Reference > Cambridge History > Early National Literature, Part II; Later National Literature, Part I > Writers of Familiar Verse > Biographies of Motley and Emerson
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The Cambridge History of English and American Literature in 18 Volumes (1907–21).
VOLUME XVI. Early National Literature, Part II; Later National Literature, Part I.

XXIII. Writers of Familiar Verse.

§ 5. Biographies of Motley and Emerson.


It was in a score of his poems and in the successive volumes of the Breakfast-Table series that Holmes most completely disclosed himself. His two biographies and his three novels are far less important,—in fact, these other prose writings are important chiefly because they are the work of the “Autocrat”; and it may be well to deal with them briefly before considering his major work, in which he is expressing the essence of his cheerful optimism. The less significant of his two memoirs is that of Motley, a labour of love undertaken in the months that followed hard upon the death of the historian. “To love a character,” said Stevenson, “is the only heroic way of understanding it.” Possibly an author could write a vigorous life of a man he hated, since hatred is the other side of love. But no author could paint a vital portrait of a personality which left him indifferent; to his biographer at least a man must be a hero; and no valet has yet written an acceptable account of his master’s life. But love needs to be controlled by judgment; and Holmes, at the time he composed his memoir, felt too keenly the injustice from which Motley had suffered to be able to survey the career and to estimate the character of the eminent historian with the detachment necessary to the painting of a portrait for posterity. What he did was to put forward an apology for Motley, with undue insistence upon the temporary griefs of the man and with less adequate consideration of the histories by which his fame is supported.   15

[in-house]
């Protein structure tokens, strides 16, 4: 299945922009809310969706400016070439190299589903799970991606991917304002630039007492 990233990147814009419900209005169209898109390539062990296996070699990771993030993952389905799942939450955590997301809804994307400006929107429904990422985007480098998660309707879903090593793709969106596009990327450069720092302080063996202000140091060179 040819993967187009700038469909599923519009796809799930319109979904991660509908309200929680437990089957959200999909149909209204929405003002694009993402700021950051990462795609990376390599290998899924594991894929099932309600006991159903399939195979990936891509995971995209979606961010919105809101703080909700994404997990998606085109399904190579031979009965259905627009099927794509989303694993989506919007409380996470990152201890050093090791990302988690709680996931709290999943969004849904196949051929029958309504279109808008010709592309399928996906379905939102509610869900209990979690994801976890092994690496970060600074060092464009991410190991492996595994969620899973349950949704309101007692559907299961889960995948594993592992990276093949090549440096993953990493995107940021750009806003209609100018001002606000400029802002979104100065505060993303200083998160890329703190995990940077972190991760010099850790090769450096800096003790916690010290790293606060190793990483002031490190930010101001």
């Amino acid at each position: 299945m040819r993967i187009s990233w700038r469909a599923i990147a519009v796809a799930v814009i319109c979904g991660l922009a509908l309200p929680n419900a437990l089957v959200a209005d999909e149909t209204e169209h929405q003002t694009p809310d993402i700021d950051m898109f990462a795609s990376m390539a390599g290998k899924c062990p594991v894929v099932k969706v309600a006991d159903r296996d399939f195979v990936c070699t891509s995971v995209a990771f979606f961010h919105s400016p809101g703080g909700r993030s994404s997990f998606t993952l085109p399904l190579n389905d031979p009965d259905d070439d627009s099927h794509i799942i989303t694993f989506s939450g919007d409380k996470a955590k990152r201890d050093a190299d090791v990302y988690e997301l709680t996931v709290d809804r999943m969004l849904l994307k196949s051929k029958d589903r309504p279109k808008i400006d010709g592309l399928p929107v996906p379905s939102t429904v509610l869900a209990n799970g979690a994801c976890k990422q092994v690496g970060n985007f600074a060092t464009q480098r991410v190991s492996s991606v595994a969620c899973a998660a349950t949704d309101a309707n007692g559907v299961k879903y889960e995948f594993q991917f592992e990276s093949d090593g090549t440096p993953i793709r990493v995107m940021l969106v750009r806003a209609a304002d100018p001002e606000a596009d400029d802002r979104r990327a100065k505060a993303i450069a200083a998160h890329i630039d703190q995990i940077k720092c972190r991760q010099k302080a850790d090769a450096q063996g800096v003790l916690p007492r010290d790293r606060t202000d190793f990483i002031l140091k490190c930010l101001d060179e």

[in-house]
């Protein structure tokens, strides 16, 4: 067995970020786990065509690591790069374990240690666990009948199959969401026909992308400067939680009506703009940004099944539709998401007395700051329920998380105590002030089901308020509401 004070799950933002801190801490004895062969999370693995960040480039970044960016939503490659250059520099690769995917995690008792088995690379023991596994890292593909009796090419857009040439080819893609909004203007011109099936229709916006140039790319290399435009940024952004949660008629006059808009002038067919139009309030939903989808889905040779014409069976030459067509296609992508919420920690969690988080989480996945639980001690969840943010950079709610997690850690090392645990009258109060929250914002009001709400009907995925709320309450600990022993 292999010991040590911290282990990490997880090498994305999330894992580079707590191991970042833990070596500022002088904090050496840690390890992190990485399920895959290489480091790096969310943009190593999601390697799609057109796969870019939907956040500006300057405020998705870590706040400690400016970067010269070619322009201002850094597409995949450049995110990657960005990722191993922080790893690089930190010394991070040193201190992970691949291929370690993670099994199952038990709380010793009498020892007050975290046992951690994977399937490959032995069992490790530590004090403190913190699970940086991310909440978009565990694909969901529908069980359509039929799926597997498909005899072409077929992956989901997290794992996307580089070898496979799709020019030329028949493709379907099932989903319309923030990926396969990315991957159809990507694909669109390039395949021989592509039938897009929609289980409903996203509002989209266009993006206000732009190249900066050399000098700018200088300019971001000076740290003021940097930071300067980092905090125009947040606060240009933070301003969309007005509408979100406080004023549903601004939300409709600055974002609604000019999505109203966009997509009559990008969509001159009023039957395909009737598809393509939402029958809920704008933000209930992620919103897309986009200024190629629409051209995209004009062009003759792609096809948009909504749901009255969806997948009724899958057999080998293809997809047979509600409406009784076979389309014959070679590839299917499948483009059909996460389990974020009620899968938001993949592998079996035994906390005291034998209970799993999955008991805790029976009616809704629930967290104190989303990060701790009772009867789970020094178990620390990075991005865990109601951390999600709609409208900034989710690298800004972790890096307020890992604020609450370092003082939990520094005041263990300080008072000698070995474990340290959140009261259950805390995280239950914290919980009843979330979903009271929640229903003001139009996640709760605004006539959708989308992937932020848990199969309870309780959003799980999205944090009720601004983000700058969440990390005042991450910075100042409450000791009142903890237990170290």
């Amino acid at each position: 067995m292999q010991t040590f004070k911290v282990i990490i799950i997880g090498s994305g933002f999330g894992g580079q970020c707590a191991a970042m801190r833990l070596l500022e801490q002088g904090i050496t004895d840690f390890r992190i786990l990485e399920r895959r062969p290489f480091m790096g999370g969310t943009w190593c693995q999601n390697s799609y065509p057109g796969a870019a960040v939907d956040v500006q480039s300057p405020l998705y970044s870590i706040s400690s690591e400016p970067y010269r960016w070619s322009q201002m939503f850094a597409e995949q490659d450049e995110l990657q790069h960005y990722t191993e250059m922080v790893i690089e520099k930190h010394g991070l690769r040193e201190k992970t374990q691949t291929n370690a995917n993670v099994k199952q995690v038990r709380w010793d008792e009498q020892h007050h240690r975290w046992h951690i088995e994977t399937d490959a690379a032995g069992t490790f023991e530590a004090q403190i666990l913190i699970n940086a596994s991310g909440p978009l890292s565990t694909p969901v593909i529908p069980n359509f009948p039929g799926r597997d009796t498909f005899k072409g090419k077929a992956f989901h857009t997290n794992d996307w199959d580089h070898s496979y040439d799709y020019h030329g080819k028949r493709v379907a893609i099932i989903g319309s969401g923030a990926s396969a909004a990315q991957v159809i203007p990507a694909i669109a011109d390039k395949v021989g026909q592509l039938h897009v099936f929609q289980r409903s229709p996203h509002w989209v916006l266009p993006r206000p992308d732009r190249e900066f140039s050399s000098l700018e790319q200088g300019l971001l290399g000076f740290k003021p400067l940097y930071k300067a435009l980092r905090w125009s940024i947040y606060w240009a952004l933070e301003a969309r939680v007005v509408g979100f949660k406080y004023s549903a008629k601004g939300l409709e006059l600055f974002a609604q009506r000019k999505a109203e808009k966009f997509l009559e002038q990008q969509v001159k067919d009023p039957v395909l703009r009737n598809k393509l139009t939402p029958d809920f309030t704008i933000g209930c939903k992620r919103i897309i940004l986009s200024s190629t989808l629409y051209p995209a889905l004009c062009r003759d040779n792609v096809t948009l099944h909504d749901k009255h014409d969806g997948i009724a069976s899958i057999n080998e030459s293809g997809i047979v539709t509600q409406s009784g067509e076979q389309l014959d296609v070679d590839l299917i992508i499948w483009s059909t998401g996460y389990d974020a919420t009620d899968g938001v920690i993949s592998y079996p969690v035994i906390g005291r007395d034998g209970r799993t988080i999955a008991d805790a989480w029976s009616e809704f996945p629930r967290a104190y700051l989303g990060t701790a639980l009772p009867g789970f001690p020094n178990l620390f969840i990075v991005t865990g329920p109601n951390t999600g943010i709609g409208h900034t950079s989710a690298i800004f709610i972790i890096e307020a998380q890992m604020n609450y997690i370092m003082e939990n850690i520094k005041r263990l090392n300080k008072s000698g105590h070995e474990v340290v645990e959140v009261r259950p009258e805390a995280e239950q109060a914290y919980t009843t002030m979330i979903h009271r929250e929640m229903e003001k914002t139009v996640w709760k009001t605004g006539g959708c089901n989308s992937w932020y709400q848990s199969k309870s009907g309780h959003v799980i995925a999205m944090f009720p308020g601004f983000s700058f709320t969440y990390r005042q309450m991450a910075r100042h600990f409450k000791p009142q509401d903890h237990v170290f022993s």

The biography of Emerson is far better, even if it also is not wholly satisfactory. It is in no sense an apology, for there was nothing in Emerson to extenuate. It is less personal, more detached, more disinterested, more comprehensive. It is admirably planned, with the adroitly articulated skeleton which we have a right to expect from a professor of anatomy. It is rich in appreciation and abundant in phrases of unforgettable felicity, for Holmes was ever the neatest of craftsmen. But when all is said, we cannot repress the conviction that he was out of his natural element when he undertook to deal with a figure so elusive as Emerson’s. Holmes’s very qualities, his concreteness, his sense of reality, his social instinct, tended to unfit him for interpreting an intangible personality like Emerson. He was characteristically witty when he compared Emerson to those “living organisms so transparent that we can see their hearts beating and their blood flowing through their transparent tissues”; but he did not altogether succeed in making us feel the ultimate purpose for which Emerson’s heart beat and his blood flowed. The interest of the biography—and it has its full share of the interest which animated all that Holmes wrote—is kept alive rather by the adroitness of its author than by the revelation of its subject.   16

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